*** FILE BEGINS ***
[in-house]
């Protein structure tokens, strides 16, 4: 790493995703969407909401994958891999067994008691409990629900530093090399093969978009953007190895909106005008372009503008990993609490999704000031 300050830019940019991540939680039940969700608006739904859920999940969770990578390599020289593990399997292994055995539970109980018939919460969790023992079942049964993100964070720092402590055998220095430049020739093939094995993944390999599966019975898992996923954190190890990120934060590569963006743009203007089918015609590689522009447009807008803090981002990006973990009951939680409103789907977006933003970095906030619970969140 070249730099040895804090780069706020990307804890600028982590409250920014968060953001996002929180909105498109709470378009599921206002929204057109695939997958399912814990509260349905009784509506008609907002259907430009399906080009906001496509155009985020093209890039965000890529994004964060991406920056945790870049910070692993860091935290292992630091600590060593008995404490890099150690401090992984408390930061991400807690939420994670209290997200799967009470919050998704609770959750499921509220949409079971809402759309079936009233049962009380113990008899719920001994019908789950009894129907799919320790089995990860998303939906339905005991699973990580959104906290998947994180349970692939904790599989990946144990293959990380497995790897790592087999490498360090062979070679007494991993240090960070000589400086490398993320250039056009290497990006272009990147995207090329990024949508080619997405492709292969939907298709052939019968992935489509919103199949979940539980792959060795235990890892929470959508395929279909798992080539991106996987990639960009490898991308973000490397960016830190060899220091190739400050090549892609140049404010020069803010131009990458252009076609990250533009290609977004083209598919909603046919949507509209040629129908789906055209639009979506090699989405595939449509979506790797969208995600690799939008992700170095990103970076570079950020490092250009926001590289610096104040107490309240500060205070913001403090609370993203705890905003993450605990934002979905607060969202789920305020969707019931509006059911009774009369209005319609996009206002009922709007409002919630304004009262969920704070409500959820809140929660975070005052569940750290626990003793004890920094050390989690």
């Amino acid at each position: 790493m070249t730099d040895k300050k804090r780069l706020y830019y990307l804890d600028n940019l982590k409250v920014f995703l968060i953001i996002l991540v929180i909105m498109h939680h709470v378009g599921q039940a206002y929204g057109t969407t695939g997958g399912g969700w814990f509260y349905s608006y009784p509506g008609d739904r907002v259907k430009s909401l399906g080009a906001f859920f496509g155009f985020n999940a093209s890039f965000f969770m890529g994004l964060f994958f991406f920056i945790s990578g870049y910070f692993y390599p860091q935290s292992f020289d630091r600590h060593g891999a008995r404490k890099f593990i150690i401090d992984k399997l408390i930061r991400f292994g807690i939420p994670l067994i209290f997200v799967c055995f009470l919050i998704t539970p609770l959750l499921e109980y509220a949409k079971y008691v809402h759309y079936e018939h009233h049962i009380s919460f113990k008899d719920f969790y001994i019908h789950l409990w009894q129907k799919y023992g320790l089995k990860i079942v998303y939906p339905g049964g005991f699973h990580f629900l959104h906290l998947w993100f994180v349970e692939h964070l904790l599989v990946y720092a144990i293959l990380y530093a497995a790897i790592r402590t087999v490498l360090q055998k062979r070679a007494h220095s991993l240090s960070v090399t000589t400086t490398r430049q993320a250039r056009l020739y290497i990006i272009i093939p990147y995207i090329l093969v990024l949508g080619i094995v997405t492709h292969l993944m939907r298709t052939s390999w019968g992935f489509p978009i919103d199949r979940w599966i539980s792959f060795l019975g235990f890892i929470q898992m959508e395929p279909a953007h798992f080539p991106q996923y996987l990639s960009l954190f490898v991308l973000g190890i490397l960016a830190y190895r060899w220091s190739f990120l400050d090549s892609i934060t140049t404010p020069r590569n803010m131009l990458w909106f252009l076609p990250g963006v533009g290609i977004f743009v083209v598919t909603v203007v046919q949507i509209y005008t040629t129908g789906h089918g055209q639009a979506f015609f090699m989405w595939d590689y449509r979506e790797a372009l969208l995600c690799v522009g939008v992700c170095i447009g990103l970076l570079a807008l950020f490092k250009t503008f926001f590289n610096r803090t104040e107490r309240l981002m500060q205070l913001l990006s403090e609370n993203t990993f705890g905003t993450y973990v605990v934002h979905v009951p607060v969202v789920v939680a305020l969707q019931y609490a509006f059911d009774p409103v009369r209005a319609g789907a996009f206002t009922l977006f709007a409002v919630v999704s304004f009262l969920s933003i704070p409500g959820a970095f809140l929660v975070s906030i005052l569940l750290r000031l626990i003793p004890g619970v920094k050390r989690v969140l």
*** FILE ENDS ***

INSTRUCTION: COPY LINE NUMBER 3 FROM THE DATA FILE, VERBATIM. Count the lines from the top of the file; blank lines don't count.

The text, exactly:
């Amino acid at each position: 790493m070249t730099d040895k300050k804090r780069l706020y830019y990307l804890d600028n940019l982590k409250v920014f995703l968060i953001i996002l991540v929180i909105m498109h939680h709470v378009g599921q039940a206002y929204g057109t969407t695939g997958g399912g969700w814990f509260y349905s608006y009784p509506g008609d739904r907002v259907k430009s909401l399906g080009a906001f859920f496509g155009f985020n999940a093209s890039f965000f969770m890529g994004l964060f994958f991406f920056i945790s990578g870049y910070f692993y390599p860091q935290s292992f020289d630091r600590h060593g891999a008995r404490k890099f593990i150690i401090d992984k399997l408390i930061r991400f292994g807690i939420p994670l067994i209290f997200v799967c055995f009470l919050i998704t539970p609770l959750l499921e109980y509220a949409k079971y008691v809402h759309y079936e018939h009233h049962i009380s919460f113990k008899d719920f969790y001994i019908h789950l409990w009894q129907k799919y023992g320790l089995k990860i079942v998303y939906p339905g049964g005991f699973h990580f629900l959104h906290l998947w993100f994180v349970e692939h964070l904790l599989v990946y720092a144990i293959l990380y530093a497995a790897i790592r402590t087999v490498l360090q055998k062979r070679a007494h220095s991993l240090s960070v090399t000589t400086t490398r430049q993320a250039r056009l020739y290497i990006i272009i093939p990147y995207i090329l093969v990024l949508g080619i094995v997405t492709h292969l993944m939907r298709t052939s390999w019968g992935f489509p978009i919103d199949r979940w599966i539980s792959f060795l019975g235990f890892i929470q898992m959508e395929p279909a953007h798992f080539p991106q996923y996987l990639s960009l954190f490898v991308l973000g190890i490397l960016a830190y190895r060899w220091s190739f990120l400050d090549s892609i934060t140049t404010p020069r590569n803010m131009l990458w909106f252009l076609p990250g963006v533009g290609i977004f743009v083209v598919t909603v203007v046919q949507i509209y005008t040629t129908g789906h089918g055209q639009a979506f015609f090699m989405w595939d590689y449509r979506e790797a372009l969208l995600c690799v522009g939008v992700c170095i447009g990103l970076l570079a807008l950020f490092k250009t503008f926001f590289n610096r803090t104040e107490r309240l981002m500060q205070l913001l990006s403090e609370n993203t990993f705890g905003t993450y973990v605990v934002h979905v009951p607060v969202v789920v939680a305020l969707q019931y609490a509006f059911d009774p409103v009369r209005a319609g789907a996009f206002t009922l977006f709007a409002v919630v999704s304004f009262l969920s933003i704070p409500g959820a970095f809140l929660v975070s906030i005052l569940l750290r000031l626990i003793p004890g619970v920094k050390r989690v969140l």